The DNA of GINA: The EEOC Issues Final Regulations Effective January 10, 2011


On November 9, 2010, the Equal Employment Opportunity Commission (“EEOC”) issued its much-anticipated final rule implementing Title II of the Genetic Information Nondiscrimination Act (“GINA”), which applies to all employers covered by Title VII of the Civil Rights Act of 1964 (“Title VII”), namely, employers with fifteen or more employees, as well as unions, employment agencies and labor management training programs. This final rule is effective on January 10, 2011, and prohibits the use of genetic information in the employment context, restricts an employer’s deliberate acquisition of genetic information, requires employers to maintain employee genetic information as confidential, and strictly limits employers from disclosing genetic information.

Prohibition on Use of Genetic Information by Employers

According to GINA, an employer may not discriminate against an applicant, employee or former employee on the basis of genetic information in hiring, compensation, promotion or demotion, seniority, discipline, employment termination, or any other term, condition or privilege of employment. GINA also prohibits employers from limiting, segregating, or classifying employees based on genetic information and prohibits entities from causing an employer to discriminate based on genetic information.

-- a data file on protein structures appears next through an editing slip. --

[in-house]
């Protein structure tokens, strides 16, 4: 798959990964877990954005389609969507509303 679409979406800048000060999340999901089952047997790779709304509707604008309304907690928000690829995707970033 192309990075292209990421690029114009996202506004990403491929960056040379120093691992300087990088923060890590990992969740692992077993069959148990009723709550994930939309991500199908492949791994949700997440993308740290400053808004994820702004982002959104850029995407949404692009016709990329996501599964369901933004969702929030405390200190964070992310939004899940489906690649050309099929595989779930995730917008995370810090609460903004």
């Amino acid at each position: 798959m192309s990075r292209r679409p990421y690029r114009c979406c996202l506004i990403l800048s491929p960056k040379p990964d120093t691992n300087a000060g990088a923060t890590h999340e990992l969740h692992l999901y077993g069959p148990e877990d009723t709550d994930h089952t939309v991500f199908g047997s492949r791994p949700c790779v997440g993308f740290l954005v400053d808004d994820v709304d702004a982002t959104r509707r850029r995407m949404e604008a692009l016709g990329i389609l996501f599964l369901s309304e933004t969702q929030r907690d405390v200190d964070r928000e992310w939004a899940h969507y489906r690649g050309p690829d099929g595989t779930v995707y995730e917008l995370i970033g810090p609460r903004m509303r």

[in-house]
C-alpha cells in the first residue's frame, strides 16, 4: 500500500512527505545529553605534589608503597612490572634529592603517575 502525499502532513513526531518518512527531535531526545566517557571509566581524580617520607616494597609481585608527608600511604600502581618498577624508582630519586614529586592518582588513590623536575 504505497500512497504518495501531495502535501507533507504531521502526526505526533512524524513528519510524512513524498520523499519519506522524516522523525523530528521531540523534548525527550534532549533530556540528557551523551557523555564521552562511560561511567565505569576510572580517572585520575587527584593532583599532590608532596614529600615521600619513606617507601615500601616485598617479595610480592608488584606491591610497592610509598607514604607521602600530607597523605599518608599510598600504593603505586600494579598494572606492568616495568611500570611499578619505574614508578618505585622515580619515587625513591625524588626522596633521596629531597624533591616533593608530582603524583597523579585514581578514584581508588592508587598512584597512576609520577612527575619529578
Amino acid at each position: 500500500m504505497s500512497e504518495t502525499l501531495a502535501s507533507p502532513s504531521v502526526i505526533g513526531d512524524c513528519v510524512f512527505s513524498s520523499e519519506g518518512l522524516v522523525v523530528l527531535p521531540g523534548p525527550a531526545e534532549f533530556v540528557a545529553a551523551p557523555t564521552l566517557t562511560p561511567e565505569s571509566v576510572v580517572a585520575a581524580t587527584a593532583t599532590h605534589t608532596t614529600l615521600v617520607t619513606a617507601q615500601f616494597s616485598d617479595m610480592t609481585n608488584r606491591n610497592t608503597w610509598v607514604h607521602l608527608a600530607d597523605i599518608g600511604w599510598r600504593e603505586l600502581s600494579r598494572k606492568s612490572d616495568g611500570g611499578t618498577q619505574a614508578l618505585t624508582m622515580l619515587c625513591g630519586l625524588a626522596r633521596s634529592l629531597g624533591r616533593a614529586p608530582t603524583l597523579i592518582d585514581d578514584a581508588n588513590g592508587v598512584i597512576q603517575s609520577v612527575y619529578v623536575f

What is Genetic Information?

Genetic information is defined broadly to include: 

  • genetic tests of an individual or a family member; 
  • the manifestation of a disease or disorder in an individual’s family medical history; 
  • an individual’s request or receipt of genetic services; 
  • participation in genetic clinical research by an individual or a family member; 
  • the genetic information of a fetus carried by an individual or a pregnant family member; or 
  • the genetic information of any embryo held by an individual or a family member using assisted reproductive technology.

Information about the sex or age of an individual or a family member, however, is specifically excluded from the definition of genetic information.

To continue reading the alert, please click on the PDF linked below. Topics include:

  • Acquisition of Genetic Information Prohibited
  • Remedies for GINA Violations 
  • The Practical Effects of GINA

If you have any questions regarding GINA’s application and its newly-adopted final rule, please visit the Haynes and Boone Labor and Employment Practice page of our website or contact one of the attorneys listed below:


Laura E. O'Donnell



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